Acoustic emission monitoring of abrasive particle impacts on carbon steel

Mohamad Ghazi Droubi, Robert Lewis Reuben, Graeme White

Research output: Contribution to journalArticlepeer-review

11 Citations (Scopus)


The estimation of energy dissipation during particle impact is a key aspect in evaluating the abrasive potential of impact process. Whereas numerous numerical and analytical approaches exist, aimed at explaining observed wear phenomena, few researchers have attempted to measure the energy dissipation during impact. This article reports the results of systematic acoustic emission (AE) energy measurements aimed at detecting the amount of energy dissipated in a carbon steel target during airborne particle impact. Three experimental arrangements were used to investigate three impact regimes; low velocity-low mass (impact speeds of 1-2.5 m/s and masses of 4.9 x 10(-6) to 2.3 x 10(-4) g), low velocity-high mass (sphere masses of 0.001-2 g), and high velocity-low mass (impact speeds of 4-16 m/s). Within each of these regimes, both single-particle and multiple-particle impacts were studied in order to investigate the effect of overlapping events. Two parameters, particle diameter and particle impact speed, both of which affect the energy dissipated into the material were investigated and correlated with AE energy. The results show that AE increases with the third power of particle diameter, i.e. the mass, and with the second power of the velocity, as would be expected. The diameter exponent was only valid up to particle sizes of around 1.5 mm, an observation which was attributed to different energy dissipation mechanisms with the higher associated momentum. The velocity exponent, and the general level of the energy were lower for multiple impacts than for single impacts, and this was attributed to particle interactions in the guide tube and/or near the surface leading to an underestimate of the actual impact velocity in magnitude and direction.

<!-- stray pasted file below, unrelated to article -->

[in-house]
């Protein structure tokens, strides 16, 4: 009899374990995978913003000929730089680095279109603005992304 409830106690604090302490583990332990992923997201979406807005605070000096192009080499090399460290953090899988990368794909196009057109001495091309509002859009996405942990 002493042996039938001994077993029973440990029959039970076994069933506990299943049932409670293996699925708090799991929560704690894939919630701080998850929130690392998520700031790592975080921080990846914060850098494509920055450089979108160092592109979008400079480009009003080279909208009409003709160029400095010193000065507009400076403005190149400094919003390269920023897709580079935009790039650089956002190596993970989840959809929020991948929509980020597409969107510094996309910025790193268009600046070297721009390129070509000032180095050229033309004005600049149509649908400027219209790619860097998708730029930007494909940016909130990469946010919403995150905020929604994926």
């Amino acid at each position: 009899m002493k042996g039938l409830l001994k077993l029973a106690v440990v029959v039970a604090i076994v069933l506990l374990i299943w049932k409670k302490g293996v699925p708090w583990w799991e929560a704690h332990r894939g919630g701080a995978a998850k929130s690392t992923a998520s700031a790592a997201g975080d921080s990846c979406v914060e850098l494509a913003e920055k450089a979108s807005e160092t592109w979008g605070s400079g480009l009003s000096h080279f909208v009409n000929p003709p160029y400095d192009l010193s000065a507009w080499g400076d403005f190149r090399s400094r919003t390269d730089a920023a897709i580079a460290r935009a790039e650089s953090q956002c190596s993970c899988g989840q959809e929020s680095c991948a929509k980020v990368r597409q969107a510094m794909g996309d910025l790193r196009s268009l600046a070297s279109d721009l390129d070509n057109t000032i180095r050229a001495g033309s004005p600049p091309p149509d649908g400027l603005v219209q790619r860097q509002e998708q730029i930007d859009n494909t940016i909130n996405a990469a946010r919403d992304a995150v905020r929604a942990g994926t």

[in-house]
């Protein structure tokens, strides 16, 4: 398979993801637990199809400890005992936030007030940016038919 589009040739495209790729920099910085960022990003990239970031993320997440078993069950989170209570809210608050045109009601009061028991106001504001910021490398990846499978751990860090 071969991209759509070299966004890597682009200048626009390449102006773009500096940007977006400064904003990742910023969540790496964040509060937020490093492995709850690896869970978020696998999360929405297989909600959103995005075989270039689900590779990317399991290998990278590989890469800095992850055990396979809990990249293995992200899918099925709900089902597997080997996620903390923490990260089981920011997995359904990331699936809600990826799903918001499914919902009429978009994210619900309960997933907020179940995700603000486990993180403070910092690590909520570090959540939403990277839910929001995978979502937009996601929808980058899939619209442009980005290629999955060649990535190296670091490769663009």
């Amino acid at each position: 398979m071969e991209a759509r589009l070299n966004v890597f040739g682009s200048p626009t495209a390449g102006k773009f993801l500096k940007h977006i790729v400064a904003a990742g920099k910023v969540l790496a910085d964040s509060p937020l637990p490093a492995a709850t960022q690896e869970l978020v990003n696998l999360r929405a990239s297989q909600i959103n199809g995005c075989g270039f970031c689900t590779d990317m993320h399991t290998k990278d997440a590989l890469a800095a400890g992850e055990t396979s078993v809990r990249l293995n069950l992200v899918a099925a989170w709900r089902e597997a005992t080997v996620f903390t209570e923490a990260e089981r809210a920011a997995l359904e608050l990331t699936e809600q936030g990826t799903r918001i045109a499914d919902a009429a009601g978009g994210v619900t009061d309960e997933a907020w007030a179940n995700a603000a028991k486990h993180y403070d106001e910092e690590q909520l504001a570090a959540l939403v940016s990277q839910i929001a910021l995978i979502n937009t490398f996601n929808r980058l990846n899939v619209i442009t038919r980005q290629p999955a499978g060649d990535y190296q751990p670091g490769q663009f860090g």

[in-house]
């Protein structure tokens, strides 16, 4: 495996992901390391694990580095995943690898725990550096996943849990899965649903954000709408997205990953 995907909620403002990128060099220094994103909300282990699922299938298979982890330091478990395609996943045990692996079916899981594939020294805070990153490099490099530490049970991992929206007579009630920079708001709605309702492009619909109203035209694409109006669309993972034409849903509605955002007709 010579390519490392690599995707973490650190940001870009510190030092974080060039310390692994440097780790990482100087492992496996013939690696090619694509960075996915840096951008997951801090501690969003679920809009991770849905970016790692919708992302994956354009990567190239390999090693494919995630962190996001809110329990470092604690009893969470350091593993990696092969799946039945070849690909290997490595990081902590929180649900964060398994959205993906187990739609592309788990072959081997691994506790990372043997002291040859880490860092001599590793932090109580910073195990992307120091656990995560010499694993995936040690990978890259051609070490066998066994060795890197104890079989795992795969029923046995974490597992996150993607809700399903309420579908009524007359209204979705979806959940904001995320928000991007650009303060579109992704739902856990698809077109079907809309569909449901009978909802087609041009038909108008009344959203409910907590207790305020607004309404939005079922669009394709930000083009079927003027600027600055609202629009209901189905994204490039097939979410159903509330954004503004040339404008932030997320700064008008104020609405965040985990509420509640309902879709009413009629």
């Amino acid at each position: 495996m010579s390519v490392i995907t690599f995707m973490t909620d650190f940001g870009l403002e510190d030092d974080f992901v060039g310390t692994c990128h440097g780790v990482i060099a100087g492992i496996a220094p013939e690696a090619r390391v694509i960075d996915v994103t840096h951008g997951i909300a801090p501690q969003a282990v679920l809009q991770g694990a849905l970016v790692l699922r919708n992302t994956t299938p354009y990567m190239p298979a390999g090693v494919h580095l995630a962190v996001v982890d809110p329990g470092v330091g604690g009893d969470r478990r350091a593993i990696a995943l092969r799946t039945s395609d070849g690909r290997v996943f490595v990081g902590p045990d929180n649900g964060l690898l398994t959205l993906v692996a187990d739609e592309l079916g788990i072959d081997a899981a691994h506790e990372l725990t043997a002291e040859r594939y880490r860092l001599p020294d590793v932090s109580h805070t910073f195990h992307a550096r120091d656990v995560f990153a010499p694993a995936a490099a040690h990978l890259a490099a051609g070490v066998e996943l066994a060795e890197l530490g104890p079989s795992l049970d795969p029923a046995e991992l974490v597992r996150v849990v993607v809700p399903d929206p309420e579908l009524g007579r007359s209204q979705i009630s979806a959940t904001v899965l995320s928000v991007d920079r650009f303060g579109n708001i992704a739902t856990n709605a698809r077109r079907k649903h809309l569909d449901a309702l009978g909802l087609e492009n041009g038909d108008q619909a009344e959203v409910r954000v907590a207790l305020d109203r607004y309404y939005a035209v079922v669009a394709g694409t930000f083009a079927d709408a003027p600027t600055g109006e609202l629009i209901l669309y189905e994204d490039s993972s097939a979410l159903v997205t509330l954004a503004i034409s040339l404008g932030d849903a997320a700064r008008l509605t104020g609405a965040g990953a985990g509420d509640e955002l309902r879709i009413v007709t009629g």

Original languageEnglish
Pages (from-to)187-204
Number of pages18
JournalProceedings of the Institution of Mechanical Engineers, Part E: Journal of Process Mechanical Engineering
Issue number3
Publication statusPublished - Aug 2012


  • WEAR
  • acoustic emission
  • erosion
  • particle impact


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